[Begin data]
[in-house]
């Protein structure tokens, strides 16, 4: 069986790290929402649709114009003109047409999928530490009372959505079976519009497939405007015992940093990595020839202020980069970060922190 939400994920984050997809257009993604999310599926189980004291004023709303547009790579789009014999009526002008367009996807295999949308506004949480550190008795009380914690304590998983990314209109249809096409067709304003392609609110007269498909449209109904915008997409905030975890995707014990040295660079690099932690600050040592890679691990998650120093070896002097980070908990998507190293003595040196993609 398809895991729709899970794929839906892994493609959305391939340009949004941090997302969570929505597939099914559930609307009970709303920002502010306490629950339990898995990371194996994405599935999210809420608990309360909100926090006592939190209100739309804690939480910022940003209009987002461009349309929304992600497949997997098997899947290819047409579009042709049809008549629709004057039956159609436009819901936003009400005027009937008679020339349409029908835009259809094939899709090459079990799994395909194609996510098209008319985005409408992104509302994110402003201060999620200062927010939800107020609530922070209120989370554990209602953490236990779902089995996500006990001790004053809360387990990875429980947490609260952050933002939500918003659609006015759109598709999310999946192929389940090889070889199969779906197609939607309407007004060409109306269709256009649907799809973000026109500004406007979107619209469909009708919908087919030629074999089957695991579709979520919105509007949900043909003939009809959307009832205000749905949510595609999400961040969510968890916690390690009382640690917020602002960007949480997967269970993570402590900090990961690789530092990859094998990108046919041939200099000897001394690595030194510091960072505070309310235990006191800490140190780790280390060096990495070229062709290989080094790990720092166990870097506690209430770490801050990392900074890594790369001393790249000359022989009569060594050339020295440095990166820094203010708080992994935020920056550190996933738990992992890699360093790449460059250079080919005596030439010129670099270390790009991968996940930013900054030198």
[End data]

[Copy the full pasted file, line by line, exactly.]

[in-house]
């Protein structure tokens, strides 16, 4: 069986790290929402649709114009003109047409999928530490009372959505079976519009497939405007015992940093990595020839202020980069970060922190 939400994920984050997809257009993604999310599926189980004291004023709303547009790579789009014999009526002008367009996807295999949308506004949480550190008795009380914690304590998983990314209109249809096409067709304003392609609110007269498909449209109904915008997409905030975890995707014990040295660079690099932690600050040592890679691990998650120093070896002097980070908990998507190293003595040196993609 398809895991729709899970794929839906892994493609959305391939340009949004941090997302969570929505597939099914559930609307009970709303920002502010306490629950339990898995990371194996994405599935999210809420608990309360909100926090006592939190209100739309804690939480910022940003209009987002461009349309929304992600497949997997098997899947290819047409579009042709049809008549629709004057039956159609436009819901936003009400005027009937008679020339349409029908835009259809094939899709090459079990799994395909194609996510098209008319985005409408992104509302994110402003201060999620200062927010939800107020609530922070209120989370554990209602953490236990779902089995996500006990001790004053809360387990990875429980947490609260952050933002939500918003659609006015759109598709999310999946192929389940090889070889199969779906197609939607309407007004060409109306269709256009649907799809973000026109500004406007979107619209469909009708919908087919030629074999089957695991579709979520919105509007949900043909003939009809959307009832205000749905949510595609999400961040969510968890916690390690009382640690917020602002960007949480997967269970993570402590900090990961690789530092990859094998990108046919041939200099000897001394690595030194510091960072505070309310235990006191800490140190780790280390060096990495070229062709290989080094790990720092166990870097506690209430770490801050990392900074890594790369001393790249000359022989009569060594050339020295440095990166820094203010708080992994935020920056550190996933738990992992890699360093790449460059250079080919005596030439010129670099270390790009991968996940930013900054030198």